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Seats Rezzed Vs Wearable


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Trying to create two seats. One a bar stool, the other a higher lifeguard chair.

I want to use a relaxed looking seating animation.

I tried using a drinking script to load the animation which works fine in the bar stool, but I can not get it to sit higher in the taller chair.

Rezzing both I can get them to work ok using positioning sets but this is really to use as wearable. The avatar position on wearable worn on pelvis I can only adjust the chair not the avatar height/position.

 

I think I need a script that loads the animation and can set the Z position of the avatar. But no idea how to make and can't find.

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The lsl call you want is llSitTarget() .  Adjust the z value to the distance in metres you want between the centre of the prim containing the script and where you want the avatar's hips.   I'm assuming you can edit your existing script.

There's plenty of excellent tools to help you adjust this.   I can recommend a free one by a forum regular, Dora Gustafson.

 

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As Innula describes, the usual way of positioning animations in a chair is with a sit target, but you say:

Rezzing both I can get them to work ok using positioning sets but this is really to use as wearable.

Evidently, then, you don't intend people to sit in the chairs, but rather to wear them, and in that case llSitTarget isn't going to help you.  (I've never heard of "positioning sets", but it might be the llSitTarget-adjusting tools that Innula describes, I'm not sure.)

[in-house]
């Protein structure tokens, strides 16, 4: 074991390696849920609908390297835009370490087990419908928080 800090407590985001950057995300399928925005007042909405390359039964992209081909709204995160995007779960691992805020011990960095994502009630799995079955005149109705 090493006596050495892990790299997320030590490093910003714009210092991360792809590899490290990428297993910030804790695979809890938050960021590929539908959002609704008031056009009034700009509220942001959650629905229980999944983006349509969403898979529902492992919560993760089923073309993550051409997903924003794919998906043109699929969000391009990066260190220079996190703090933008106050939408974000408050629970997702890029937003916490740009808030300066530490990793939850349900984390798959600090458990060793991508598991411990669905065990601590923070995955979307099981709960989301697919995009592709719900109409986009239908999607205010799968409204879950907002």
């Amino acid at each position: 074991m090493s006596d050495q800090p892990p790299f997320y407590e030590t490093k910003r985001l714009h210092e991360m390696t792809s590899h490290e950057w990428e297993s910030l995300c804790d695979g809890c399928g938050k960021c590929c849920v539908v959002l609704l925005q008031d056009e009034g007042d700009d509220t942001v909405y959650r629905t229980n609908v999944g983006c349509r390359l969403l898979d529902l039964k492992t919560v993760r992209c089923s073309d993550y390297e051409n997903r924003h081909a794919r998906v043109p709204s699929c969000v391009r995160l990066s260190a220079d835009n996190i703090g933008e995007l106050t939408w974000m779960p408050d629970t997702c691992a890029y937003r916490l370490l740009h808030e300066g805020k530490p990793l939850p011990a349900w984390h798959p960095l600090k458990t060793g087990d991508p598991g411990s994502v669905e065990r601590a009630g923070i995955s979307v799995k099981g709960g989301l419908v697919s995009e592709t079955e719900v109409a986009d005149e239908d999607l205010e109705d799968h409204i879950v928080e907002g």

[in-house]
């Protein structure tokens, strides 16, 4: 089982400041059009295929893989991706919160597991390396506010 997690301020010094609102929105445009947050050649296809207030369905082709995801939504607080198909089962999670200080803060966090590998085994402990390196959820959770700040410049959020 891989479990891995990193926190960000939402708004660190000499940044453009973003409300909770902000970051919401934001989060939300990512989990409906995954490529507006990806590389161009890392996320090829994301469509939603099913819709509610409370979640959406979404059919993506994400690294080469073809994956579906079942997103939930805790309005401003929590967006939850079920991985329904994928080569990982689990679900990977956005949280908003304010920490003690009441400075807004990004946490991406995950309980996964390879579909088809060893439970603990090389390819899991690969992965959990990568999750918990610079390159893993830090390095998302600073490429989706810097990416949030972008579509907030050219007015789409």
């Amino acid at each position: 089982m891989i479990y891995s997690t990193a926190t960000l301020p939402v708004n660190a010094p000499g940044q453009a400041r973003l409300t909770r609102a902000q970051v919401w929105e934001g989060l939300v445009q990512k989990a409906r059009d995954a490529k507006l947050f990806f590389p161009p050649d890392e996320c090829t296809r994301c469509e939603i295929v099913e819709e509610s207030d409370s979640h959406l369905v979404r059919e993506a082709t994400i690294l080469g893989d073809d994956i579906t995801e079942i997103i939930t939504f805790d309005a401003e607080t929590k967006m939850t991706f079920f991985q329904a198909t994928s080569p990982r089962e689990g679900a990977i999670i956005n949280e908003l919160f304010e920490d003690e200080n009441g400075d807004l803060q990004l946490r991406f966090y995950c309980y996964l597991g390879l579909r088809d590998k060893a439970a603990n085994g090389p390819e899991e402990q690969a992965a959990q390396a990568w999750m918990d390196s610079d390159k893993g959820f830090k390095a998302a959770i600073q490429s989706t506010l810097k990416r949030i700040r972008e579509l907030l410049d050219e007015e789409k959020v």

If that's correct, you're on the right path with focusing on the Z-offset of the animation.  The easy solution is to use a sit animation that, used by itself, already fits the chair when worn. Well, that's "easy" if you happen to have such an animation, or if you're making the animations yourself. If not, you can overlay another, high priority animation that does nothing but adjust the Z-offset of the avatar, and play it along with the sitting anim. (This also makes it possible to use a different offset anim to fit different avatar shapes -- but of course it's more complicated.)

Anyway, one script that already does this is OpenCollar. It may be that you can re-purpose the height-adjusting animations inside the collar for your needs.

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Thank you guys.

 

Nobody will be sitting on it rezzed, it will be wearable ONLY.

I am wondering if animations are per set to height when made.

difference in height between say a camp stool and a bar stool for instance requires the av to be about twice as high off the ground.

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Sorry, I didn't properly understand the first time.

Yes, animations have a built-in vertical offset, which is set by the animator and can't directly be altered in-world.